Spicing up the standard circuit races are a number of different modes, such as the battle arenas. There's no racing in these, just all-out warfare between Sackboy and his opponents, with the goal being to rack up as many hits as you can.

There are also checkpoint races, where you have to get to the finish line before the clock runs out, as well as optional co-operative levels where several players can take part at the same time. Rounding out the experience are several "boss battles," which serve as nice diversions from the standard action by offering a mix of racing and combat. The game also has a host of multiplayer modes, where you can do virtually everything online with up to seven other friends that you can do in the single-player game.

Regardless of mode, the action is fast-paced, colourful and frenetic, with imaginatively designed levels ranging from futuristic space-funk settings that would make Bootsy Collins proud to a final world made of trash. Spirited and uplifting music, another trademark of the franchise, adds to the quick pace and the freakish feel of the environments.

If there's one knock against LittleBigPlanet Karting , however, it's that the soundtrack isn't quite as high-energy as in previous games. Still, taking all the elements together, it's hard not to be charmed by this odd, odd world.

Of course, it wouldn't be a LittleBigPlanet game without full customization. Every detail of SackBoy and his ride can be fiddled with to the player's liking. New parts, costumes and decorations lay in wait around the various tracks, with some being hidden in hard-to-reach areas, which adds to the replay value for players who really want to tinker.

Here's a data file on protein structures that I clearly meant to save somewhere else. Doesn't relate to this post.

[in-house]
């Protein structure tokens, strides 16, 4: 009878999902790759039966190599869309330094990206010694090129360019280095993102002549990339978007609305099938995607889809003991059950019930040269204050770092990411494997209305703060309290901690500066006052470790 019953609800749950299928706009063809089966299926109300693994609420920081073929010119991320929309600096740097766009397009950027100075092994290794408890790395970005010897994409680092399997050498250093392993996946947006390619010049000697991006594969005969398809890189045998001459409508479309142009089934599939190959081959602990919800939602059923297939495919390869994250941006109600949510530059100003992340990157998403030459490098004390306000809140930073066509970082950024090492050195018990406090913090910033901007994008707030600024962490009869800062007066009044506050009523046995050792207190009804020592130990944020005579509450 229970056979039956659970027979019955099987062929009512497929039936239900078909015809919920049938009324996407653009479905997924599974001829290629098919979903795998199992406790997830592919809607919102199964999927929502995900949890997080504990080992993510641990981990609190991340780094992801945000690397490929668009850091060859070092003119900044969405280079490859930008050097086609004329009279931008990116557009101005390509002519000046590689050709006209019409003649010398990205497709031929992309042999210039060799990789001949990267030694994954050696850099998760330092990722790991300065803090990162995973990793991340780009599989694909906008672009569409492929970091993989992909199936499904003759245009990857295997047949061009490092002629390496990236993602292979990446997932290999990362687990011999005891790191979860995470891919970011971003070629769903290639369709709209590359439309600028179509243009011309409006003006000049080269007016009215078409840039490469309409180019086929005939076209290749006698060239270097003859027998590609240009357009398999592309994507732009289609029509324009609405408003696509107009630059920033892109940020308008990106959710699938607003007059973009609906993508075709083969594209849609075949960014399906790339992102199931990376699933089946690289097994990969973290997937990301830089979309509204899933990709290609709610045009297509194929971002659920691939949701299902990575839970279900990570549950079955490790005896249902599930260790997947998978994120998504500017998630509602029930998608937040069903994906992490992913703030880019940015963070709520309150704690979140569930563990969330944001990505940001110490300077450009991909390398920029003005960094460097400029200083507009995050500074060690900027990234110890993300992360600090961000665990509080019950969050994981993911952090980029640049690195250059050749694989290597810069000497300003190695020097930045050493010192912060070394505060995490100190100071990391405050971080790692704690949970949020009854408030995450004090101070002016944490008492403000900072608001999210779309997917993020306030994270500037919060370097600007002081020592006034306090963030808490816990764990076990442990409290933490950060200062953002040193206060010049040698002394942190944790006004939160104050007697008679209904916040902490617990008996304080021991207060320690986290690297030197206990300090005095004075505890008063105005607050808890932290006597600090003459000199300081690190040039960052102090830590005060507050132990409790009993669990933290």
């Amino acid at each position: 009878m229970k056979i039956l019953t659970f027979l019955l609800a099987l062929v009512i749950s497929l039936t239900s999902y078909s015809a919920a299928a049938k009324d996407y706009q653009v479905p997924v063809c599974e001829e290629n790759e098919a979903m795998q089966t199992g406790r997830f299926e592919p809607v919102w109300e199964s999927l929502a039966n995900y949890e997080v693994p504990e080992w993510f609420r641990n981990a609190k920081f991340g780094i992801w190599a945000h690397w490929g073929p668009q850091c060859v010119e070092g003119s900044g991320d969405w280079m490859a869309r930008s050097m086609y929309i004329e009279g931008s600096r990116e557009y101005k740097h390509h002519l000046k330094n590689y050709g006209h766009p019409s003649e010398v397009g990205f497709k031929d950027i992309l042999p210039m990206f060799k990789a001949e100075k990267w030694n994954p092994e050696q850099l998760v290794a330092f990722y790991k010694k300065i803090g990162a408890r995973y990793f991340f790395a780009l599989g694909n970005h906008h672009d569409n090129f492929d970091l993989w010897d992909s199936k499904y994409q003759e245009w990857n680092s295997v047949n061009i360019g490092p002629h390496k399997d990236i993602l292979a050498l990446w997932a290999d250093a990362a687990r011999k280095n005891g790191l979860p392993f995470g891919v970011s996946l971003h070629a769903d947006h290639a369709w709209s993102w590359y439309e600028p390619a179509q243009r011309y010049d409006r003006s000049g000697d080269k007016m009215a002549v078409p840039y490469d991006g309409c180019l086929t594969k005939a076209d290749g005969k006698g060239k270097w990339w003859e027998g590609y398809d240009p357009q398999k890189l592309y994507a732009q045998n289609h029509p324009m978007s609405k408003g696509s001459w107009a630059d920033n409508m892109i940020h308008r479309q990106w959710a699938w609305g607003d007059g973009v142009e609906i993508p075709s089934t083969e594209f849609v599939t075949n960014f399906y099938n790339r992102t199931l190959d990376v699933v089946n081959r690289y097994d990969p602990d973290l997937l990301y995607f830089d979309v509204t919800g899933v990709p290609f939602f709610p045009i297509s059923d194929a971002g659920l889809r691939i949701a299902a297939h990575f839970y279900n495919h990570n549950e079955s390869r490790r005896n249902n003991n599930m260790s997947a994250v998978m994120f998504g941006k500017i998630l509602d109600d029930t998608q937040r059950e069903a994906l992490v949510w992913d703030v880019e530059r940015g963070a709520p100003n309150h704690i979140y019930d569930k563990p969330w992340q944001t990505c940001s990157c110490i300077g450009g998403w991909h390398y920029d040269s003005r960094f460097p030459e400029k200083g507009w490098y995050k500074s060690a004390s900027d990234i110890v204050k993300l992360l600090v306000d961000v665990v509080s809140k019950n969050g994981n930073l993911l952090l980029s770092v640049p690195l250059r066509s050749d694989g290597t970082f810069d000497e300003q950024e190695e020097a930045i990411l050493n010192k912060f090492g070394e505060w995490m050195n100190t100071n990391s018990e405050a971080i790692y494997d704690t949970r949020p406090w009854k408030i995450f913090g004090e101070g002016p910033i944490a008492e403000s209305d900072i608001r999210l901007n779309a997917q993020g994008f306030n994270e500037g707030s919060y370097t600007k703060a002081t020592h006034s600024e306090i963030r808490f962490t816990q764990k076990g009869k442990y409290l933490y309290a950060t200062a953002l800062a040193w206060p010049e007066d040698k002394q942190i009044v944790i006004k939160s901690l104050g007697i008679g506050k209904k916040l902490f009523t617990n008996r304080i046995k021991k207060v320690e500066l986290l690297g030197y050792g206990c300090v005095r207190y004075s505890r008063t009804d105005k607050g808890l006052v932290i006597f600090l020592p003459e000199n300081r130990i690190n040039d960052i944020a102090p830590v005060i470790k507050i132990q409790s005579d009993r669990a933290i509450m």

You can stick with the standard appearances for Sackboy and his ride – modifying them in any way is purely cosmetic and doesn't affect on-track performance – but it looks so much cooler when he's wearing a giant Inca headdress while driving a skull-faced vehicle. And what the heck, you might as well throw in a choo-choo train horn for good measure.

The on-track prizes really come into play with the game's level editor. As with other entries in the series, this is the probably the best and easiest-to-use level editor in games today. There are simple video tutorials explaining every aspect of making your own tracks, from basic terrain building to advanced colouring and decorating. I had a decent track finished in about 10 minutes.

The create-share-play feature, where players can upload their creations online, is the secret to LittleBigPlanet's success. Previous games in the series have amassed millions of such player creations and there will doubtlessly be many for Karting as well, making LittleBigPlanet one of the best bangs for your buck.

You may finish the story mode and eventually tire of the wacky tracks built into the game, but it's unlikely you'll ever run out of new tracks and the inevitable weirdness they'll bring.